15. kimmcauliffe

    kimmcauliffe Surfer Chum
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    I have heard that retaking courses is not a bad thing, but I've heard conflicting stories as to whether or not the admitting schools take into consideration the grades you had before you retook the classes, but I have heard numerous times that they will also consider how much you have improved since those classes. For example, you might have gotten a C in Intro to Chem, but you got a B or an A in Organic Chem. Which they would, of course, like to see progress.
     
  16. TheSecret

    TheSecret Junior Member
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    Since it seems the consensus is that med schools look at your BCPM GPA more than any individual class, it might be a better idea to take some upper division Bio or Chem - a lot of people on this board have talked about how courses like anatomy, histology, biochem, microbio, etc have helped them on the MCAT and in med school.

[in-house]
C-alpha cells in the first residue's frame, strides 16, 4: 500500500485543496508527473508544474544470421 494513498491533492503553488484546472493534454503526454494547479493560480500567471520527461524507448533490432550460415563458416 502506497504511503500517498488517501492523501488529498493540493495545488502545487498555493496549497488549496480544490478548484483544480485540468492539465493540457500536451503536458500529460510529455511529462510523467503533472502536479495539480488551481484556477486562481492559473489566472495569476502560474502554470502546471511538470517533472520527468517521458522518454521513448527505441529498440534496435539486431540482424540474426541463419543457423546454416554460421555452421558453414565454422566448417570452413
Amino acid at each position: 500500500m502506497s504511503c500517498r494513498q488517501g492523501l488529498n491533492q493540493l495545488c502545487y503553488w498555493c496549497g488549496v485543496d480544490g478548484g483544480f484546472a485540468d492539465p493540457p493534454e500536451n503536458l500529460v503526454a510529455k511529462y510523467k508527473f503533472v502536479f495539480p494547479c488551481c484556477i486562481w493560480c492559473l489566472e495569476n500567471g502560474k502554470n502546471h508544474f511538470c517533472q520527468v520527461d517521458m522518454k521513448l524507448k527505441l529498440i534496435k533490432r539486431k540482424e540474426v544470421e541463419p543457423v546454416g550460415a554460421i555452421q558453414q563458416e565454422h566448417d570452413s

If you feel like you can rock the MCAT without retaking the classes, taking advanced courses may be a better option. You'll show that you've mastered the basic science stuff with the MCAT scores, and also show your dedication to med school with relevant coursework. In some cases it's even easier to get A's in advanced sciences, since the classes are smaller and somewhat self-selecting.